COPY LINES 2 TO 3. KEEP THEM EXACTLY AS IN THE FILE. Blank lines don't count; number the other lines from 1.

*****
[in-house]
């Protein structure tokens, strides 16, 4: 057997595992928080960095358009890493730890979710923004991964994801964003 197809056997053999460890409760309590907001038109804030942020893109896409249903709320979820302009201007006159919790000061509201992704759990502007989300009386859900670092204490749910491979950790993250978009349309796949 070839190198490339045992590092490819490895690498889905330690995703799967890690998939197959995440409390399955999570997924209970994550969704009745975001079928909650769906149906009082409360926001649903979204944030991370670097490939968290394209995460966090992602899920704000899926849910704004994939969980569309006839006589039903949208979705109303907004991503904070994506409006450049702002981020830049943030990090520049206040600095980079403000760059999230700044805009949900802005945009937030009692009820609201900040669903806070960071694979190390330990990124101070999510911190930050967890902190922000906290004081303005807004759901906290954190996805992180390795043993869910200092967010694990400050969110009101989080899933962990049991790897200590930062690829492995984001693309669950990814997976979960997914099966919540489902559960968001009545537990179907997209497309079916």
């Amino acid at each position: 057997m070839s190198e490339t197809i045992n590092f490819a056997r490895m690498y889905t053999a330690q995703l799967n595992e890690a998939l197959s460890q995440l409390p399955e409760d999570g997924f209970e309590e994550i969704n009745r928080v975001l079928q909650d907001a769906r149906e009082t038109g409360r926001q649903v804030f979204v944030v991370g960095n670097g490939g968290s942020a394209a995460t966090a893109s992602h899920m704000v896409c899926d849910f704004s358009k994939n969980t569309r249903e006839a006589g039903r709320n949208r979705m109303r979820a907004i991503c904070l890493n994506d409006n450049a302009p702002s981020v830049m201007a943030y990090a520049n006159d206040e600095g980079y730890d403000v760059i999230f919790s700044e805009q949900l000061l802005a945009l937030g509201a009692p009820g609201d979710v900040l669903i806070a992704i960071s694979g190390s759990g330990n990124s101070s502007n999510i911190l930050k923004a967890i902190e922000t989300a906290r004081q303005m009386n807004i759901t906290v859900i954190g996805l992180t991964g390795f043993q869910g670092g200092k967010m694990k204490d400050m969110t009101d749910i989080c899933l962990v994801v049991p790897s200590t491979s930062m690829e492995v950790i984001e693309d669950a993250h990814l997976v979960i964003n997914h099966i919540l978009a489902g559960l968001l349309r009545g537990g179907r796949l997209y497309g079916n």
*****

């Protein structure tokens, strides 16, 4: 057997595992928080960095358009890493730890979710923004991964994801964003 197809056997053999460890409760309590907001038109804030942020893109896409249903709320979820302009201007006159919790000061509201992704759990502007989300009386859900670092204490749910491979950790993250978009349309796949 070839190198490339045992590092490819490895690498889905330690995703799967890690998939197959995440409390399955999570997924209970994550969704009745975001079928909650769906149906009082409360926001649903979204944030991370670097490939968290394209995460966090992602899920704000899926849910704004994939969980569309006839006589039903949208979705109303907004991503904070994506409006450049702002981020830049943030990090520049206040600095980079403000760059999230700044805009949900802005945009937030009692009820609201900040669903806070960071694979190390330990990124101070999510911190930050967890902190922000906290004081303005807004759901906290954190996805992180390795043993869910200092967010694990400050969110009101989080899933962990049991790897200590930062690829492995984001693309669950990814997976979960997914099966919540489902559960968001009545537990179907997209497309079916």
């Amino acid at each position: 057997m070839s190198e490339t197809i045992n590092f490819a056997r490895m690498y889905t053999a330690q995703l799967n595992e890690a998939l197959s460890q995440l409390p399955e409760d999570g997924f209970e309590e994550i969704n009745r928080v975001l079928q909650d907001a769906r149906e009082t038109g409360r926001q649903v804030f979204v944030v991370g960095n670097g490939g968290s942020a394209a995460t966090a893109s992602h899920m704000v896409c899926d849910f704004s358009k994939n969980t569309r249903e006839a006589g039903r709320n949208r979705m109303r979820a907004i991503c904070l890493n994506d409006n450049a302009p702002s981020v830049m201007a943030y990090a520049n006159d206040e600095g980079y730890d403000v760059i999230f919790s700044e805009q949900l000061l802005a945009l937030g509201a009692p009820g609201d979710v900040l669903i806070a992704i960071s694979g190390s759990g330990n990124s101070s502007n999510i911190l930050k923004a967890i902190e922000t989300a906290r004081q303005m009386n807004i759901t906290v859900i954190g996805l992180t991964g390795f043993q869910g670092g200092k967010m694990k204490d400050m969110t009101d749910i989080c899933l962990v994801v049991p790897s200590t491979s930062m690829e492995v950790i984001e693309d669950a993250h990814l997976v979960i964003n997914h099966i919540l978009a489902g559960l968001l349309r009545g537990g179907r796949l997209y497309g079916n």